The Abner Doubleday Myth and the Alexander Cartwright Reality

An 1839 Alexander Cartwright signed book, the earliest-known Cartwright autograph, realized $10,157.50 at a February 2015 Heritage auction.

By Jim O’Neal

The baseball Hall of Fame officially opened on June 12, 1939, in Cooperstown, N.Y. The Cooperstown name was drawn from James Fenimore Cooper, whose works of literature have become American classics in every sense of the word.

The inaugural HOF class was selected three years earlier in 1936 and consisted of Ty Cobb, Walter Johnson, Christy Mathewson, Babe Ruth and Honus Wagner. (Seven Cobb baseball cards were discovered this year in an old paper bag in rural Georgia after someone’s great-grandfather died. Experts at PSA estimate their value at “well into seven figures.”)

Now we know for sure that Abner Doubleday was a fine Civil War general and is credited with firing the first shot at the Confederates from Fort Sumter. However, his military record was tarnished when General George Meade replaced him at the Battle of Gettysburg. It was unfair, but Meade had been disdainful of Doubleday for a long time.

We also know that Doubleday obtained a patent on the little cable cars that “climb halfway to the stars,” as the venerable Tony Bennett sings about in his theme song “I Left My Heart in San Francisco.” A wise man once told me … never live in San Francisco, but never live too far from it.

Now back to Doubleday, where the facts start to get iffy.

Abner Doubleday was credited with inventing baseball by a commission sponsored by A.G. Spalding, co-founder of the sports equipment company, in an effort to dispel rumors that the All-American game had a British pedigree. Spalding organized the Mills Commission to authenticate baseball as an American invention and it concluded, conveniently, the concept was devised by Doubleday.

Subsequently, the Mills report has been thoroughly discredited and a New York bank clerk, Alexander Cartwright, gets the honor … in addition to starting the Knickerbocker Base Ball Club, designing the diamond shape and even sewing the first baseball. Some of the rules he created are still in use.

For those who love baseball as I do, Harold Peterson’s The Man Who Invented Baseball (1973) is a treasure and highly recommended.

Abner Doubleday had a terrific life, but it did not include baseball.

Intelligent Collector blogger JIM O’NEAL is an avid collector and history buff. He is President and CEO of Frito-Lay International [retired] and earlier served as Chairman and CEO of PepsiCo Restaurants International [KFC Pizza Hut and Taco Bell].

Gettysburg Symbolizes Horror of War, Quest for Equality and Freedom

This 1936 50-cent coin (MS68 PCGS), commemorating the 75th anniversary of the Battle of Gettysburg, sold for $48,875 at a May 2007 Heritage auction.

By Jim O’Neal

People who read about American history are aware of the Battle of Gettysburg and President Lincoln’s Gettysburg Address. They are less familiar with the details of these famous events.

In early May of 1863, the Battle of Chancellorsville in Virginia pitted an outnumbered Robert E. Lee against “Fighting Joe” Hooker, whose Army of the Potomac was twice the size of Lee’s army. However, the Confederate general won the battle by outmaneuvering Hooker, which resulted in Lincoln replacing him.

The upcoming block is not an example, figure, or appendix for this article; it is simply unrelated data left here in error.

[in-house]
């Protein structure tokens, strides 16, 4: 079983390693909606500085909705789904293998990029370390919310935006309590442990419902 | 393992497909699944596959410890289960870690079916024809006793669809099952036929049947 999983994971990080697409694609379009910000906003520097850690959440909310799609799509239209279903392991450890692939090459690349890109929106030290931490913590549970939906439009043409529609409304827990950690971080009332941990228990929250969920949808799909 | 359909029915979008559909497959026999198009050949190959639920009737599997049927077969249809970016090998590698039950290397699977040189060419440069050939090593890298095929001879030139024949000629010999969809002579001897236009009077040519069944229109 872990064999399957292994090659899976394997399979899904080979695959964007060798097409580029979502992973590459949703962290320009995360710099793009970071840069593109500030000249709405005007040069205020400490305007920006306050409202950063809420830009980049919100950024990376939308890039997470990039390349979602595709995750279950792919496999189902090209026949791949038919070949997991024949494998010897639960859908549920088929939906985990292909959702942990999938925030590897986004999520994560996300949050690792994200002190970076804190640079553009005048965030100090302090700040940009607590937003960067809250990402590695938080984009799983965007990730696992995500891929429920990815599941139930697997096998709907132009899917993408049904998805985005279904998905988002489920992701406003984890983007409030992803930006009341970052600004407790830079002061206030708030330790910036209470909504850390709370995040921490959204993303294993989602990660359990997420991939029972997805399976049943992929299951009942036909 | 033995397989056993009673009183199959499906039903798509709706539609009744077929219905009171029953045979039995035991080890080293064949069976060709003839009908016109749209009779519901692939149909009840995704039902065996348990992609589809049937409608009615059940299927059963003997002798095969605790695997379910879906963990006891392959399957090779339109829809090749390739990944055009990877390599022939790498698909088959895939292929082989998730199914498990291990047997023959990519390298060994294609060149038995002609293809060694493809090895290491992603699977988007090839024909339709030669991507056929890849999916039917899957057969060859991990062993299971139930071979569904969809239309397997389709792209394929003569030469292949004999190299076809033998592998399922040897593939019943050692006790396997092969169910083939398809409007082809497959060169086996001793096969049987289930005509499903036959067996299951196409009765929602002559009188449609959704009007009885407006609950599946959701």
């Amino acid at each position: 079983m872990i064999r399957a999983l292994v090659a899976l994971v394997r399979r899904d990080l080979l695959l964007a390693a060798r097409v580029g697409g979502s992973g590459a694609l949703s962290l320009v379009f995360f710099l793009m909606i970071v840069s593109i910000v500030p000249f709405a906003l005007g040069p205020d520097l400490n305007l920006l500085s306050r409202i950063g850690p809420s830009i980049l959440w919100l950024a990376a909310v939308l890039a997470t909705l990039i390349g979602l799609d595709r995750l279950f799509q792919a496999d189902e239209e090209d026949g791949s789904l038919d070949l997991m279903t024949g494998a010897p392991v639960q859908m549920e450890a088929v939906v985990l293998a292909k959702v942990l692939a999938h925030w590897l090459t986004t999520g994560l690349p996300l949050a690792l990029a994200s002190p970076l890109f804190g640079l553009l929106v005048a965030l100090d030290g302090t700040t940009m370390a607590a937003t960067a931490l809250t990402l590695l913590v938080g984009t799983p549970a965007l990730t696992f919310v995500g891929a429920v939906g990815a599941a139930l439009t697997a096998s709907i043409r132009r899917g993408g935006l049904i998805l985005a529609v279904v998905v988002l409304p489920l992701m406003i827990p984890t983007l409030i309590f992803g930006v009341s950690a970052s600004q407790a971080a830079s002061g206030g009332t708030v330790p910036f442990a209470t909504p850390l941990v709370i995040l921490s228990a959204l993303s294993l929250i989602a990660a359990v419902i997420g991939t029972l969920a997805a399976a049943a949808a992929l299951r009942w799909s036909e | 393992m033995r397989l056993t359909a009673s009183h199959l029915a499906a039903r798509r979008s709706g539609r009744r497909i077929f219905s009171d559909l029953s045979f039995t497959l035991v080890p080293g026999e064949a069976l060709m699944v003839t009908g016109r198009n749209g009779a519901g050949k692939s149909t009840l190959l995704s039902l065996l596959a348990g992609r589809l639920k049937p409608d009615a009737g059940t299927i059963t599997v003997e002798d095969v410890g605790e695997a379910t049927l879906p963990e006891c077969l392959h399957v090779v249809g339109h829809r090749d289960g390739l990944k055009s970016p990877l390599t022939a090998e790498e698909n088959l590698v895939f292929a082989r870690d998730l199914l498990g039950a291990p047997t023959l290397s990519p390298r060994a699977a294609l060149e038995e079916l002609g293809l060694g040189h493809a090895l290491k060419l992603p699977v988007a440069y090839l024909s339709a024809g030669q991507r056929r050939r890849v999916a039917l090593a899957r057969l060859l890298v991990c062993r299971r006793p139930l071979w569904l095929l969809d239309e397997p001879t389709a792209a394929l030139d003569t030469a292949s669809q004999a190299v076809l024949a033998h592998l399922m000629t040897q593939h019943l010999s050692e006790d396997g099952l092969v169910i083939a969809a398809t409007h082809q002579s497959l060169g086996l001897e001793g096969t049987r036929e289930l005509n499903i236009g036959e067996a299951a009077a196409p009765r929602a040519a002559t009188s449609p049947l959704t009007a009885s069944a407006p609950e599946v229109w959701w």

Chancellorsville was also where General Thomas “Stonewall” Jackson (Lee’s right arm) was killed.

Buoyed by success, General Lee then turned north into Pennsylvania with plans to capture Harrisburg and then surround Washington, D.C. This would change the entire war. However, on July 1, 1863, the Union Army – now under General George Meade – blocked Lee at the crossroad town of Gettysburg. This is where the famous battle occurred.

The fighting raged over three days and was highlighted by southern General George Pickett’s famous charge on July 3 where his division suffered staggering casualties and forced Lee’s entire army to retreat. “Pickett’s Charge” became known as the “high water mark” of the Confederacy as the South slowly spiraled downward over the next two long years.

When General Meade finally moved south after Lee’s retreat, he advised Lincoln, “I cannot delay to pick up the debris on the battlefield.”

And quite a battlefield horror it was.

Eight thousand bodies and the corpses of 3,000 horses still lay unburied across the ridges and farmland of Gettysburg. Burial resources were scarce and the most they could do was lightly cover the bodies with dirt. The horses were burned in great piles south of the town.

Soon, relatives of Union soldiers began to scavenge through the shallow graves looking for loved ones. Arms, legs and even heads were left protruding and the horror was magnified when crows, pigs and flies descended looking for food.

Something had to be done and the job fell to William Saunders, a cemetery landscape architect. Then came the task of digging up the dead, identification and reburial.

Saunders shaped the Soldiers’ National Cemetery at Gettysburg (now called Gettysburg National Cemetery) and it was here on Nov. 19, 1863, that President Lincoln uttered the 272 words that became so well known.

The main speaker for the event was Harvard President Edward Everett, who droned on for two hours before Lincoln in a 13,000-word speech. The next day, Everett wrote to Lincoln: “I should be glad, if I could flatter myself, that I came as near to the central idea of the occasion, as you did in two minutes.”


Intelligent Collector blogger JIM O’NEAL is an avid collector and history buff. He is President and CEO of Frito-Lay International [retired] and earlier served as Chairman and CEO of PepsiCo Restaurants International [KFC Pizza Hut and Taco Bell].